Daily Brief: China Has Cornered The Solar Panel Market, Which Corners The Rest Of Us Too

Daily Brief: China Has Cornered The Solar Panel Market, Which Corners The Rest Of Us Too

over 1 year ago3 mins

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The International Energy Agency (IEA) warned on Thursday that China’s dominance of the solar panel industry could threaten the clean energy transition.

What does this mean?

Solar energy is going to be crucial if the world wants to reach net-zero emissions by 2050, and the IEA is predicting that it’s on track to account for a third of global electricity generation by then. But a report published by the agency observes that China’s share of solar panel manufacturing – from key materials to the panels themselves – has now topped 80%, and could climb as high as 95% by 2025. That’s risky: any disruption – not least Covid lockdowns – could put major facilities out of action, push prices up, and ultimately slow down the world’s clean energy transition. We’re already seeing that happen: there’s been a 20% rise in panel prices in the past year alone, partly because of Chinese bottlenecks that have resulted in delays to deliveries across the globe.

Solar panel manufacturing

Why should I care?

The bigger picture: It’s the taking part that counts.

One of the main reasons China has such a big advantage in solar panel manufacturing is because of its much lower energy and labor costs. Most countries won’t be able to match it on that front, but the IEA thinks incentives would still spur more investment in the industry and enable companies to build out alternative supply chains. Europe has even more reason to take action: there are concerns that Russia will turn off the taps to its natural gas completely.

Russia natural gas EU

Zooming out: Fool me once…

That’s not the only thing putting climate targets at risk: a collection of airlines have been lobbying for weaker emissions policies, according to a report out this week. This, even though they’ve publicly expressed their full-throated support for governments’ net-zero ambitions. Which begs the question: if we can’t trust faceless corporations that are incentivized by the underpinnings of capitalism to prize profit above literally everything else, who can we trust?

Keep reading for our next story...

Samsung Gave Investors A Glimpse Of Its Upcoming Results

Samsung image

Electronics and chipmaking giant Samsung gave an encouraging preview of its quarterly results on Thursday.

What does this mean?

Samsung isn’t due to report its full results until the end of the month, but it likes to wet investors’ whistles ahead of the big day. And their whistles certainly needed wetting, given that dwindling demand and an oversupply have been causing trouble for the chipmaking industry. But they can put their cynicism to bed: there was still plenty of demand for Samsung’s server chips, as Big Tech hoarded them to meet booming demand for cloud computing. And since chip sales are mostly made in US dollars, the strength of the currency means those sales will have been worth more when converted back into Korean won. That might be why Samsung said it’s expecting overall revenue to have grown 21% last quarter from the same time last year – even as analysts anticipate a steep dropoff in smartphone sales.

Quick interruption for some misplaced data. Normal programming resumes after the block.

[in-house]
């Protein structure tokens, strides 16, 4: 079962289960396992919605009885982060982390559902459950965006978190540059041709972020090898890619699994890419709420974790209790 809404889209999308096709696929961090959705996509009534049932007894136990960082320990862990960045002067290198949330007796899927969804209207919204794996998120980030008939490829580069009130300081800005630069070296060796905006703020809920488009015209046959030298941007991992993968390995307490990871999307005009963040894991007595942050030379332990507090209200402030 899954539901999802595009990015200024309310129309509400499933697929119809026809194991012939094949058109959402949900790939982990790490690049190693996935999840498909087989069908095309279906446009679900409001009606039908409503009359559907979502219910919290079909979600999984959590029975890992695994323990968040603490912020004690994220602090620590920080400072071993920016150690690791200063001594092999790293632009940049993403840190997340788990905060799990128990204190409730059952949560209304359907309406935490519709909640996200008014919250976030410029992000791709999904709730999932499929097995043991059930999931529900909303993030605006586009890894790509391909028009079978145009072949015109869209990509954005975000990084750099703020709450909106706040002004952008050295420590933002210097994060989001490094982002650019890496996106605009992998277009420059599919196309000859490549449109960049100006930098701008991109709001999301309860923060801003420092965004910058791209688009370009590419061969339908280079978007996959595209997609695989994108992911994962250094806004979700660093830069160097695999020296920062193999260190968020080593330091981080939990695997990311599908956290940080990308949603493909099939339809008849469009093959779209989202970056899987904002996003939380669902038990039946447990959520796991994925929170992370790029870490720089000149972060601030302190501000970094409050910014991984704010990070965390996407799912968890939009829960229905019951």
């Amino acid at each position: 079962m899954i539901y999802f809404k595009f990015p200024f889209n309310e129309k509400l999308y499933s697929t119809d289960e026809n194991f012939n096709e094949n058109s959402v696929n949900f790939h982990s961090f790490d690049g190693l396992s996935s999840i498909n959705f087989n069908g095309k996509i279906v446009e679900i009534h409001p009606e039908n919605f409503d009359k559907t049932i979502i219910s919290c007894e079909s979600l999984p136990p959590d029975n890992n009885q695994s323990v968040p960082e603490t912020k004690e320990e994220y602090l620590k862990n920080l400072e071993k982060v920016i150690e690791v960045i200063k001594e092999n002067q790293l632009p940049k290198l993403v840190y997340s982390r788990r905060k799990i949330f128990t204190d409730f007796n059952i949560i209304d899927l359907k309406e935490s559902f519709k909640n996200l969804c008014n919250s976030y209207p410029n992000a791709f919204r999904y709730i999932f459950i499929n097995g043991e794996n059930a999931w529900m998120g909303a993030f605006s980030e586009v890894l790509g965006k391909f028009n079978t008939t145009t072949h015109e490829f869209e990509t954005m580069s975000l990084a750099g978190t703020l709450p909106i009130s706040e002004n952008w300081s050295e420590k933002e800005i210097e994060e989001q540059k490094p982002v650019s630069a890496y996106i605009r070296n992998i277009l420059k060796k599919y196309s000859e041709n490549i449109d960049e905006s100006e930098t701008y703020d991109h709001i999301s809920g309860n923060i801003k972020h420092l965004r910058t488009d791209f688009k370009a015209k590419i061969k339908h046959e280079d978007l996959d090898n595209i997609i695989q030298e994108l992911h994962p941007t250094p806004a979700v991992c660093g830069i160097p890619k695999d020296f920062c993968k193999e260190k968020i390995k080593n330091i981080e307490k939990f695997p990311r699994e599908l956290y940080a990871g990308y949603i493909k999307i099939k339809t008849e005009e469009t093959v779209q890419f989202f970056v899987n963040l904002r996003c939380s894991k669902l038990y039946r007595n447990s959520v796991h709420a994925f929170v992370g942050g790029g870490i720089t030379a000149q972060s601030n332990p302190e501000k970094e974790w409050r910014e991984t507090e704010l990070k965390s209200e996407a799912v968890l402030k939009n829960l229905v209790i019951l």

Samsung profits

Why should I care?

For markets: A nice surprise.

Keep in mind that the chip industry isn’t a monolith: analysts have pointed out that particularly acute shortages of certain types of chip could help offset a slowdown in demand elsewhere in the market. And now that Samsung has released such a promising preview, investors might be feeling reassured that the slowdown for tech manufacturers will be less severe than they thought. That could be why they pushed up the share prices of Samsung, SK Hynix, TSMC, and United Microelectronics on Thursday, with the four Asian chipmakers gaining around $30 billion in market value.

Zooming out: Chips or death.

There are signs that the chip supply chain issues might finally have peaked, with data out this week showing that the gap between ordering and delivery fell in June. That’ll be welcome news for companies like Toyota and Apple, which have lost billions of dollars in revenue because they couldn’t get their hands on the chips they needed.

Chips wait time


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